2018: Office opens, endless training begins.
The new Administration had been given a daunting task and little time or assistance to accomplish it.
Keep in mind that at the beginning of 2018 the Program started with 0 Instructors. This was an occurrence that had not happened in the Program since its inception.
The 2018 PAMSP office would not officially open until January 28th, 2020. As soon as it did, people were in motion (and were in as much motion as they could be before that). Not having access to the office meant not having access to all of the systems, people, and information the PAMSP retains as an organization.
Training planning had been done as much ahead of time as possible. The first week of February training started in all (3) regions using Training staff from other locations in the US flown in to train PAMSP Instructors.
The initial training was modified “transition training” for Instructors who were currently certified in another curriculum. It was abbreviated in the total number of days but Instructors still had to show both in class and on range competency and had been used in the California transition when it occurred State-wide there in the past.
In the field, “town halls” were open forums held by the Program Administrator senior management to bring Instructors in to talk to them about the transition plan, training opportunities, the curriculum, and other Administrative logistics such as payroll, etc. that were in the works.
Not everyone was happy about some of the arrangements initially but over time the new Administrator would work with the Instructors to address their needs and or concerns.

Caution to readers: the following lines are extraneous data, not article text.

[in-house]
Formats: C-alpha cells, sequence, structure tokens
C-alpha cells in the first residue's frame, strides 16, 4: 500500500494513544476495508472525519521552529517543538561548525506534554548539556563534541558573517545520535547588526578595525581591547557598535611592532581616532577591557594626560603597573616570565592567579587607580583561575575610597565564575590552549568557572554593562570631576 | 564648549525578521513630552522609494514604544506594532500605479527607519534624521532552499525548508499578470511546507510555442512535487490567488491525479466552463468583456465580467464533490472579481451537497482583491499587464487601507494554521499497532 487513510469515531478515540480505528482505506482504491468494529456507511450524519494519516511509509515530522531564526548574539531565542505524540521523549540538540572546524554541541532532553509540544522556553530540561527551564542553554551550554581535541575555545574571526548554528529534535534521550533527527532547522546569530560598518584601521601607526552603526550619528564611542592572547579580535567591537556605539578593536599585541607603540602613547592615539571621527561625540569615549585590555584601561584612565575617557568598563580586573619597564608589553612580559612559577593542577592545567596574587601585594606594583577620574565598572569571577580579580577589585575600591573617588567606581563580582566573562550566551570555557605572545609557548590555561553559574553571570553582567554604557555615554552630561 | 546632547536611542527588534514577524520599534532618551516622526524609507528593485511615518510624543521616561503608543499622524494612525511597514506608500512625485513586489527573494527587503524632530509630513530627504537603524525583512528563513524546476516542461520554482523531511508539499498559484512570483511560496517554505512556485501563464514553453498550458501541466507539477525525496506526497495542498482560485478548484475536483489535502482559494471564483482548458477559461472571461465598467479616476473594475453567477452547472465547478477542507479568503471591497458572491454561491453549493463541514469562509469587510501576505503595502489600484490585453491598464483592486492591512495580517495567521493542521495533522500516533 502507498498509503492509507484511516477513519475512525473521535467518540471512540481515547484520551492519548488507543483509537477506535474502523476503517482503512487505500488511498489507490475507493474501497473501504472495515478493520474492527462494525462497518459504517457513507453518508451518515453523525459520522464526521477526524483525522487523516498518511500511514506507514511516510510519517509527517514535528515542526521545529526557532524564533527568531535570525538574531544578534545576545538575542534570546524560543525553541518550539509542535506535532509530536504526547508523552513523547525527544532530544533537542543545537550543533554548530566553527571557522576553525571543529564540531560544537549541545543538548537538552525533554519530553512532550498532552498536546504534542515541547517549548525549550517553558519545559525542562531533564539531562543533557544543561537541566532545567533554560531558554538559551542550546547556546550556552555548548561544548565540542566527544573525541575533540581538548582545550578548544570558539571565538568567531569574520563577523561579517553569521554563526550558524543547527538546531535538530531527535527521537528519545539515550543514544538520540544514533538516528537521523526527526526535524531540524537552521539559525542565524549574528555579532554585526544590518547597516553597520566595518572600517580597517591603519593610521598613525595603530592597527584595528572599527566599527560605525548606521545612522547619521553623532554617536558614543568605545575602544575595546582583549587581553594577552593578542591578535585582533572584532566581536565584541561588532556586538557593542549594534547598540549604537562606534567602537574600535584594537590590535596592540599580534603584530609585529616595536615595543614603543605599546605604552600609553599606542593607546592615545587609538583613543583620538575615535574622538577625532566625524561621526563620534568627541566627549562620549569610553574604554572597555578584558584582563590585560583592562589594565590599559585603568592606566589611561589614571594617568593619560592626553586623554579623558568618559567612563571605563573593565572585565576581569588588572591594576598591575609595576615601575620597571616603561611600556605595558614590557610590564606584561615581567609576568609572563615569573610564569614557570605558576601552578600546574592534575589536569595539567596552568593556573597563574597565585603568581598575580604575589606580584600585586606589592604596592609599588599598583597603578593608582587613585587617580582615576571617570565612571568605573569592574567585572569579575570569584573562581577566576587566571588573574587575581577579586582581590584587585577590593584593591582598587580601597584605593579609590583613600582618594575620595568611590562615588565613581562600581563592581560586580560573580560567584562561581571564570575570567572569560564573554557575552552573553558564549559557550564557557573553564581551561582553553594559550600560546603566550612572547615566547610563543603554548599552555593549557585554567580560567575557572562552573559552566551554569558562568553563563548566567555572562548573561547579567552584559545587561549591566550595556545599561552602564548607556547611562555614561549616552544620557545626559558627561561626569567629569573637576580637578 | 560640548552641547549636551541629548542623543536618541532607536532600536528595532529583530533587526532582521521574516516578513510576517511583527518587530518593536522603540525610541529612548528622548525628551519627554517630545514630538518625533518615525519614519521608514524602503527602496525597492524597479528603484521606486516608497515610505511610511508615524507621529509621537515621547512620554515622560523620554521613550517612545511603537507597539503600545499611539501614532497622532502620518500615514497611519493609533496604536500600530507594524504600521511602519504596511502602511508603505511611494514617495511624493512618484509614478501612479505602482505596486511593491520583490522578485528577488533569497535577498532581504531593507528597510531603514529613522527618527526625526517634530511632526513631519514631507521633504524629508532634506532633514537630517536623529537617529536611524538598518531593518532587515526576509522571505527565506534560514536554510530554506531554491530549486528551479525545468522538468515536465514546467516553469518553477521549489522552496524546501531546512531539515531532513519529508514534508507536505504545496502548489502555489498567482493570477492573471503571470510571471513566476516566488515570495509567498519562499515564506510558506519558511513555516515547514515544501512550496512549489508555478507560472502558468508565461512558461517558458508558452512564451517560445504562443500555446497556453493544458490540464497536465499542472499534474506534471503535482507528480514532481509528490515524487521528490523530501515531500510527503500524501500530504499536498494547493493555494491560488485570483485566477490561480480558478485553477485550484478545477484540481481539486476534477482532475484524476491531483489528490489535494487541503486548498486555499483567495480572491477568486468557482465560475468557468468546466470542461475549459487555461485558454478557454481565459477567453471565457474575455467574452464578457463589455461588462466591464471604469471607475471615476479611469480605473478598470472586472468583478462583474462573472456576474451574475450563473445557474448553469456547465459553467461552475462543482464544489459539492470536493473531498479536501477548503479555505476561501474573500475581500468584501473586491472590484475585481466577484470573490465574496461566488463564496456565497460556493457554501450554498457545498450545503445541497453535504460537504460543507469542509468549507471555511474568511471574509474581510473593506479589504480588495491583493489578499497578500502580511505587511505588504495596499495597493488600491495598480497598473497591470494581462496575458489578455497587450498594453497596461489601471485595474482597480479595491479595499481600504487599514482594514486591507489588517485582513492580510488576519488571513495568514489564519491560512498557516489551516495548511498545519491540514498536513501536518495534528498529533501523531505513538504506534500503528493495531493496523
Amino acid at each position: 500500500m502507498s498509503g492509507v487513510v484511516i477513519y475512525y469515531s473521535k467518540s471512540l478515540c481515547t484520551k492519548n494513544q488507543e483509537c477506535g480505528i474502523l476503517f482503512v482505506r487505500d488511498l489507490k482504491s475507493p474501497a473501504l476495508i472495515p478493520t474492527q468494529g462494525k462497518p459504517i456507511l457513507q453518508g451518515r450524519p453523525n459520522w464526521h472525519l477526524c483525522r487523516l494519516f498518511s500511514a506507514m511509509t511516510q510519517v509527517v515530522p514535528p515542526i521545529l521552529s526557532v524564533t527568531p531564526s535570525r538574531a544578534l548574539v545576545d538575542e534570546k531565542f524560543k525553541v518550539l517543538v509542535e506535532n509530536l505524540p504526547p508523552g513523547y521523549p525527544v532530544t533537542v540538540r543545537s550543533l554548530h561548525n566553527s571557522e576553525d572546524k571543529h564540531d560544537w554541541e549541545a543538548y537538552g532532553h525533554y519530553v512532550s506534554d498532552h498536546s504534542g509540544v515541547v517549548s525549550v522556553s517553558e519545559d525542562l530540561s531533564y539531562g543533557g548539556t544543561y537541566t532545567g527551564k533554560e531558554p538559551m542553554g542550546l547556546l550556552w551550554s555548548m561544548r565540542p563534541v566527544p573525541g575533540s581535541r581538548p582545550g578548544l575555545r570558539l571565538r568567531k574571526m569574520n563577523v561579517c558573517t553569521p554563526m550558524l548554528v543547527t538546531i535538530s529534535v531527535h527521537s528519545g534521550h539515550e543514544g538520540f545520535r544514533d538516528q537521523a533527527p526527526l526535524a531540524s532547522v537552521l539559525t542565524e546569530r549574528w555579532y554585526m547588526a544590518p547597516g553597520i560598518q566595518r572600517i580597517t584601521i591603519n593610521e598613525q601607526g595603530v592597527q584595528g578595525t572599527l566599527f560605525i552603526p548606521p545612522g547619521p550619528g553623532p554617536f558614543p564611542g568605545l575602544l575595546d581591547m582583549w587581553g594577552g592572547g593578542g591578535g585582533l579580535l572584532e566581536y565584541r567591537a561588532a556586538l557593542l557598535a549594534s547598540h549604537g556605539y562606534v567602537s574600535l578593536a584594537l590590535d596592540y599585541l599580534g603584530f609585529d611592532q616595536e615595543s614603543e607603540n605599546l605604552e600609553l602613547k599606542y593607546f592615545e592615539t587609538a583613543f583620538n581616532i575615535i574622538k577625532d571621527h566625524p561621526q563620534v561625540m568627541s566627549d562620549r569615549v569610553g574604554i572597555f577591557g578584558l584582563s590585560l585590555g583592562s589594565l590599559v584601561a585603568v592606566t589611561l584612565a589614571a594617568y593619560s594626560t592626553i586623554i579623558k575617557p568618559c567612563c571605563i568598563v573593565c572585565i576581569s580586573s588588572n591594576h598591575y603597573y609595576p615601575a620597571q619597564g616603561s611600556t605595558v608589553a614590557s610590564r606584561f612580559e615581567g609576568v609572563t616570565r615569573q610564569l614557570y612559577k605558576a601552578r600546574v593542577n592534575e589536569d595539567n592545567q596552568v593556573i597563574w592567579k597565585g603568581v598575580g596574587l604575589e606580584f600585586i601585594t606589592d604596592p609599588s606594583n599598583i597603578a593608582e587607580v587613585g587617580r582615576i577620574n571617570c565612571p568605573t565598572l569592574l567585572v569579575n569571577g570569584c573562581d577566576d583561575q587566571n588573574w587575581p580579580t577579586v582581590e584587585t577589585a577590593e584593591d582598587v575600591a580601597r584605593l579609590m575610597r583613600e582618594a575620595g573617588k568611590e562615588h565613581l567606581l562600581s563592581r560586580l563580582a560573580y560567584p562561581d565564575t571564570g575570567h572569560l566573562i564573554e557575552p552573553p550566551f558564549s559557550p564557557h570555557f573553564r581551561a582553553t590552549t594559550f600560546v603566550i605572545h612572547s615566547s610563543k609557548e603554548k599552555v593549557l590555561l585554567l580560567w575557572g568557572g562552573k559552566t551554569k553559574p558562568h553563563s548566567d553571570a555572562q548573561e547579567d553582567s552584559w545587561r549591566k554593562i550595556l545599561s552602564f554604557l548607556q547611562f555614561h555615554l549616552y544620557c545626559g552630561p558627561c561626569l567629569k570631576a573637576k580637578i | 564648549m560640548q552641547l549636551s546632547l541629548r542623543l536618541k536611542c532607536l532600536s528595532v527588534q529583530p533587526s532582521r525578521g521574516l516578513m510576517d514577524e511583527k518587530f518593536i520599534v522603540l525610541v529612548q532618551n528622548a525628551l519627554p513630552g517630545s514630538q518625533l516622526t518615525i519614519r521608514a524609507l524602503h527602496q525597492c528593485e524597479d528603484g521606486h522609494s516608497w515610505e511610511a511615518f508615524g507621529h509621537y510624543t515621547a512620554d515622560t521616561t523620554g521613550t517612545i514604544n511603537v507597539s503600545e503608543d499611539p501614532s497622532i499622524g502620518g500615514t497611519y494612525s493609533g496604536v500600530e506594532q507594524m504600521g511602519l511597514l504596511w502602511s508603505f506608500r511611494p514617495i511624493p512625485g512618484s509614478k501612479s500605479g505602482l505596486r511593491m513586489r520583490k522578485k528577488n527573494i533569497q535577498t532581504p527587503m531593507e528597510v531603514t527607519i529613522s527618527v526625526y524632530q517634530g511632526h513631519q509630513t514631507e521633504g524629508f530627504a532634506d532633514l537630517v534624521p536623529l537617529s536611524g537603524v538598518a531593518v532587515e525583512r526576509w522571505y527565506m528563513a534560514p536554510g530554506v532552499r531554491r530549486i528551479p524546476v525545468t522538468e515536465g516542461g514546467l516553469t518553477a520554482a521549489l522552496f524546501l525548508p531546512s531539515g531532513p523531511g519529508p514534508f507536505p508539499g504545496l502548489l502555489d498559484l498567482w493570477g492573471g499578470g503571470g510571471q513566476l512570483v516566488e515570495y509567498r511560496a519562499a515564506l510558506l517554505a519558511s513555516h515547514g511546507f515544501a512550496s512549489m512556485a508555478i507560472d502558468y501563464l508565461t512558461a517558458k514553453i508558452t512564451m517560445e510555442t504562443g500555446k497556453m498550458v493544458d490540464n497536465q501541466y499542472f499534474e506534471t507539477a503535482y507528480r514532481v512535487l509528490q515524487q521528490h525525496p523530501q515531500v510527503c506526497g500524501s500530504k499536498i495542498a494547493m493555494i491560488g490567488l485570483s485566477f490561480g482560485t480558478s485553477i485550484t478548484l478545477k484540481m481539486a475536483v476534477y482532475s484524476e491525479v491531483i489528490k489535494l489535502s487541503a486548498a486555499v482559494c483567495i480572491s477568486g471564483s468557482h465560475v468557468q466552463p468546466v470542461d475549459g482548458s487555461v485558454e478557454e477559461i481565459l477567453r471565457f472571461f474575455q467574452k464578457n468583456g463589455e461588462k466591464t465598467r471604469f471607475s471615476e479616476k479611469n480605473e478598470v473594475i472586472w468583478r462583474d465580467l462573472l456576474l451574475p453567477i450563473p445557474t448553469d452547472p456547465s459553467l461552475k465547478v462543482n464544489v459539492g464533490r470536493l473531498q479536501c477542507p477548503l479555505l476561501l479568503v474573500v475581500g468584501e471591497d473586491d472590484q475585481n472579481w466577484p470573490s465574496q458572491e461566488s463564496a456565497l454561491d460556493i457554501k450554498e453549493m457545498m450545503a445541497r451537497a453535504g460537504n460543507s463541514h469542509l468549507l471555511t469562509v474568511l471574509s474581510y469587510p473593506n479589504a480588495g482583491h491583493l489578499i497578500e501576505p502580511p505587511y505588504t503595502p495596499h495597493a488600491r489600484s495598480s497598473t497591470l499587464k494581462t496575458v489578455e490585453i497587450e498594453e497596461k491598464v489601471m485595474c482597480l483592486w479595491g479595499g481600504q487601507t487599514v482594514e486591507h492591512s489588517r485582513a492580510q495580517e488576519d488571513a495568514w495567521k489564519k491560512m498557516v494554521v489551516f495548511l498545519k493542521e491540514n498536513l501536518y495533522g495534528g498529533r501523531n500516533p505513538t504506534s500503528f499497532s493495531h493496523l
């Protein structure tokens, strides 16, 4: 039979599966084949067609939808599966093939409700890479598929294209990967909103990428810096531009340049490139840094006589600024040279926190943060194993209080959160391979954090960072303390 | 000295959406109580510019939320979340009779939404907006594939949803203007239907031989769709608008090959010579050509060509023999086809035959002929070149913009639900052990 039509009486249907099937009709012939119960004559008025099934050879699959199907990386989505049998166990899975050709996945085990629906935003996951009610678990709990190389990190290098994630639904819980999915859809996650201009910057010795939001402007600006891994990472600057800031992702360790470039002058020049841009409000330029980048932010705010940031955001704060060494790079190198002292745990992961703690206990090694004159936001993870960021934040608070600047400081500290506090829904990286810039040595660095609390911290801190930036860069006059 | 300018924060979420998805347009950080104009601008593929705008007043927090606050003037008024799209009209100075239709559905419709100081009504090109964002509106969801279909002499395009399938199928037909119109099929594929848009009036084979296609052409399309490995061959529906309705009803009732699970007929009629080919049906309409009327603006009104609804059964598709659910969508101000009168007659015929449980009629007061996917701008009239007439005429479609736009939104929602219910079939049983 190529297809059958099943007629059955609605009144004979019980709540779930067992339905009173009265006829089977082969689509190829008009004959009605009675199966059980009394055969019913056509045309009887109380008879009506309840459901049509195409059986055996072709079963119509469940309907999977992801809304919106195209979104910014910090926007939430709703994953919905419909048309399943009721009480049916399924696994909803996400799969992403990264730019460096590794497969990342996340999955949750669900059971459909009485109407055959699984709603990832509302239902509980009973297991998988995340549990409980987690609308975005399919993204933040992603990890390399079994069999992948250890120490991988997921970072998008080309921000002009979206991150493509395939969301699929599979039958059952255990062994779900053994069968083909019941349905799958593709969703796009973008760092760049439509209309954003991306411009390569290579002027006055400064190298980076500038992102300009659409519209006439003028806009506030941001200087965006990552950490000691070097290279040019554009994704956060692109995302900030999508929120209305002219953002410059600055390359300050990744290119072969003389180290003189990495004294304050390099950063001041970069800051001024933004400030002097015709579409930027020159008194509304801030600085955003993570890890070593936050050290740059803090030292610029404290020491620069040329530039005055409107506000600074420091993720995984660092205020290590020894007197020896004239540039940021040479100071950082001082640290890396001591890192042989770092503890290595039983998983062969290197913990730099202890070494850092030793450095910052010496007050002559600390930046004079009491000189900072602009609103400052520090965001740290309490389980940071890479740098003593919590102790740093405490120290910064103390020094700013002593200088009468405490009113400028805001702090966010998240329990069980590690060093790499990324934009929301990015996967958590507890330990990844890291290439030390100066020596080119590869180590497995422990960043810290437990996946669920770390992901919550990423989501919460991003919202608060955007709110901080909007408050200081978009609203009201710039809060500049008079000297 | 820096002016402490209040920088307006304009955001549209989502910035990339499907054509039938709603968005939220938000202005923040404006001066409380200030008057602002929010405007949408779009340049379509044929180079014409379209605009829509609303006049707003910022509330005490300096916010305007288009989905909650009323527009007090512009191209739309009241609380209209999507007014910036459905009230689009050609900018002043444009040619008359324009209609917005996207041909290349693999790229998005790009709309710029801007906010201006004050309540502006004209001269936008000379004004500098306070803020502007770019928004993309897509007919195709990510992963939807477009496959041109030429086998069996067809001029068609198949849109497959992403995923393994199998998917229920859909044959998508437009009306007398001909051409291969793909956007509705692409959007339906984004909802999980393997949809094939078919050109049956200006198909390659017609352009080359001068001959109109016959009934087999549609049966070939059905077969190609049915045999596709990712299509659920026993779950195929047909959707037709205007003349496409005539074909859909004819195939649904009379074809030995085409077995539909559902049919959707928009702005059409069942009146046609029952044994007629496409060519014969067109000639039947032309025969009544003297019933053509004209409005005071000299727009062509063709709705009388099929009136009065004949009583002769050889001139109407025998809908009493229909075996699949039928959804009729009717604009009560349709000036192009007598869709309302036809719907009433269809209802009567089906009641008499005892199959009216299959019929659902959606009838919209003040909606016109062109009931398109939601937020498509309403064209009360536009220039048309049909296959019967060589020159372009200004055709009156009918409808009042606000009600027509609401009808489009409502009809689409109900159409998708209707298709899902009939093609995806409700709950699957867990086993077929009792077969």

Those who were interested in becoming Trainers started shadowing, on their own time, and working through the lengthy process to become an Instructor Trainer.
Not all of the transfer Instructors were successful. Not all were happy about not being successful. Anyone who wasn’t was informed that they could return at any time (unless they did something so egregious that they could not). Many returned and became Instructors.
The town halls would end but the Instructor Training ran non stop for weeks, then months. ~10 Instructors per class, range sessions, live classes, live range sessions, student classrooms, student ranges – repeat.
The pace didn’t slow down, the Trainers never stopped paying it forward, the PAMSP Instructors kept working towards certification.
Laptops were built and delivered to sites, motorcycles were prepared and delivered to sites, sheds were repaired, 3 wheeler containers would later arrive at some sites, paperwork was distributed from Harrisburg to the sites.
Classes would start on time, held by a very low number of Instructors, but they would grow.
2018 would start.
2018: Moving forward
During that time, the new Administration changed what had been done over the last 5 years.
Communication was open, Administration staff accessible.
Regional Managers were accessible and engaged.
Site Coordinators returned to lead at a site level, work with Regional Managers & the Office.